There can be many possibilities.
The first thing I do to look for problems with a PC is run Memtest86+ V4.20 or V5 overnight to see if there is a RAM issue. I've had brand new, top name RAM fail in as little as 2 weeks to 2 months.
I'd also check the CPU core temp under load. You can use OCCT or similar software to record voltages and temps while you use your PC. If it's above 61C core temp under full load then it's probably too hot as AMD specifies 61C max. 24/7 for the FX-8000 series CPUs and the FX-9000 is probably similar.
You can use the Core Temp applet to check core temps as some software lists "CPU temp" which is not the actual CPU temp or core temp, but instead the thermister below the CPU socket. The CPU temp is often 10C-25C higher than the CPU core temp.
If by chance the OCCT software shows the vcore (VID) voltage dropping to .875v and the CPU frequency dropping to 1400 MHz. at the same time when the PC is under load, then there is a high probability that the mobo VRM circuit is overheating and throttling the CPU to allow the VRM circuit to cool. The only solution is more fan cooling of the VRM heatsink or a better mobo.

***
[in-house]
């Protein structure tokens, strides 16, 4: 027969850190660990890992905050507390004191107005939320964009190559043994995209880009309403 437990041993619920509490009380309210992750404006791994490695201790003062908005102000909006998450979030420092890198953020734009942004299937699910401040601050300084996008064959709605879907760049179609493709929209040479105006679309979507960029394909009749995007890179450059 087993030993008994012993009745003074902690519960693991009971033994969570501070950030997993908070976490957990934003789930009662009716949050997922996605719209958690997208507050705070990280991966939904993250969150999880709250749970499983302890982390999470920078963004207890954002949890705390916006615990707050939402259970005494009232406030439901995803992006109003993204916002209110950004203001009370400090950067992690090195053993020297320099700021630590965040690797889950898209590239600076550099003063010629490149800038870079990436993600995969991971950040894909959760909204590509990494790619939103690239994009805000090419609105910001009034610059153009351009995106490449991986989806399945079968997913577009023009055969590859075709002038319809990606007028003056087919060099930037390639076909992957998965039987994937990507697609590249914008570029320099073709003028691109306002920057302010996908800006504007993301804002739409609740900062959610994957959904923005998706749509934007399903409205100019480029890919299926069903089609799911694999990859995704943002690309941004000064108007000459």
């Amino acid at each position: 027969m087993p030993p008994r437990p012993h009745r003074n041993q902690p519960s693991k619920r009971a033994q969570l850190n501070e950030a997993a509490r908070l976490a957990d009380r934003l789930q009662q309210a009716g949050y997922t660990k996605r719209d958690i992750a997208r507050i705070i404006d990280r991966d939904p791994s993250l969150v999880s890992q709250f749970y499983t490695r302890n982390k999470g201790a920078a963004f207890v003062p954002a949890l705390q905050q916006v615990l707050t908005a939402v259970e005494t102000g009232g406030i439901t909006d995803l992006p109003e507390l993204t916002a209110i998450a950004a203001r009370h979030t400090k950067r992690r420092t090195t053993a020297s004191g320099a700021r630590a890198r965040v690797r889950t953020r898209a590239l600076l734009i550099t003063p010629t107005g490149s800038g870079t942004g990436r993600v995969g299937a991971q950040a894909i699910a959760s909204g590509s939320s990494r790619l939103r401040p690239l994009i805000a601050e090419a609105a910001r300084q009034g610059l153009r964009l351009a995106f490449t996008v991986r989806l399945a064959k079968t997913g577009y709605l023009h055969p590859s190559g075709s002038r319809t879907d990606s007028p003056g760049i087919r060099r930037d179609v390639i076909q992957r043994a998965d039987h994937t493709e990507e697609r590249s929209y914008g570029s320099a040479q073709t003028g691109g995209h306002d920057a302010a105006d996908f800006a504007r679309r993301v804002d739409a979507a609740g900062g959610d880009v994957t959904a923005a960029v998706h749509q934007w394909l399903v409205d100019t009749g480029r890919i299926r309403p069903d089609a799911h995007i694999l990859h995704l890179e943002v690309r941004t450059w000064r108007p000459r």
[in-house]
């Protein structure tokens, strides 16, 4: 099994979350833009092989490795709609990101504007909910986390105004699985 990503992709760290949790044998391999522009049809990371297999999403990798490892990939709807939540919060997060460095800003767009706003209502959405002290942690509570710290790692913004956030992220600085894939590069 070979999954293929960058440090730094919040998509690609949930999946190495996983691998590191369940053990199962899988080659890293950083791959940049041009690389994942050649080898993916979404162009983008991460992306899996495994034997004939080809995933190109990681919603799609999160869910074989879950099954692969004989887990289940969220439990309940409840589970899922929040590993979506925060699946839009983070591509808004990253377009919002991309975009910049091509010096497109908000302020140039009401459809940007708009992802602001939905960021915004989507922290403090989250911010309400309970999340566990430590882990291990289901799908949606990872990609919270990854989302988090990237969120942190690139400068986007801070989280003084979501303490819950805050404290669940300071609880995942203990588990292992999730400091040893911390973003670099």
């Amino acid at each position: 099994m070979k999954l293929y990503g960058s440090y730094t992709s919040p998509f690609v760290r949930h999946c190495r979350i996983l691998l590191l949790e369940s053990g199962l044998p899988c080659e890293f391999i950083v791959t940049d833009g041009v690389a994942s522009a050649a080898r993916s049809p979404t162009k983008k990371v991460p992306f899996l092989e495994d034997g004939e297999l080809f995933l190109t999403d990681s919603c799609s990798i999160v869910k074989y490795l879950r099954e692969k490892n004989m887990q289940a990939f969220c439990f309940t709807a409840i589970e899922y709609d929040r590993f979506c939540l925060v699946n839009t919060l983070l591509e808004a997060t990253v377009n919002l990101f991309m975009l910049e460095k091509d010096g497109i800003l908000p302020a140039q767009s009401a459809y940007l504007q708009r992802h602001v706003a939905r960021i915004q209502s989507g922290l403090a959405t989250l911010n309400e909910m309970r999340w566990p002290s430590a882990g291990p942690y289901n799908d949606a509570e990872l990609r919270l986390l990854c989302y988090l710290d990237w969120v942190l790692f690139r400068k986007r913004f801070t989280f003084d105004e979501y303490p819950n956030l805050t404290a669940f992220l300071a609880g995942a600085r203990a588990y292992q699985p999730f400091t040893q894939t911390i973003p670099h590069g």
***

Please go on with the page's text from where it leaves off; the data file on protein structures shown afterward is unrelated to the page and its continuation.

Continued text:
Next if you are using std. DDR3 RAM (not low voltage RAM), I would increase the RAM voltage to 1.55 or 1.6v. This will not hurt the RAM at all as it must be reliable up to at least 1.65v to meet industry DDR3 specs. If the RAM was automatically set higher than the 1.5v, then you might try putting it back to what it was set to before you changed it, as long as it's below 1.7v. Manually setting the timings should be fine.
If your CPU temp is below 61C under full load and your RAM tests good, then I'd check the CPU vcore (VID), voltage under load to see if the voltage is fluctuating significantly from the specified default voltage as shown with CPU-Z. If it is then you need to adjust the Load Line Calibration to try and keep the vcore stable under heavy load as this can over volt and cause the CPU to run hot and freeze or under volt and cause the CPU to hang.
You can also manually set the CPU-NB to ~1.3v and the HT voltage to 1.25v if the above doesn't resolve the freezing issues. When you sort out all of the issues your PC should be Prime 95 stress testing stable but it can take some work to determine all of the proper BIOS settings for a given CPU/mobo when the "auto" settings don't work as planned.
The FX-9000 series CPUs require a mobo with an outstanding VRM design. Hopefully your mobo has this even though Asus alludes to the thermal requirements for the FX-9000 model CPUs.
Building a reliable PC involves more than just assembling the parts. You need to be able to configure all of the BIOS settings appropriately. This can be quite involved and frustrating as it can require a lot of trial and error with stress testing. It is however often the only means to get a 100% reliable PC.
09:20 AM by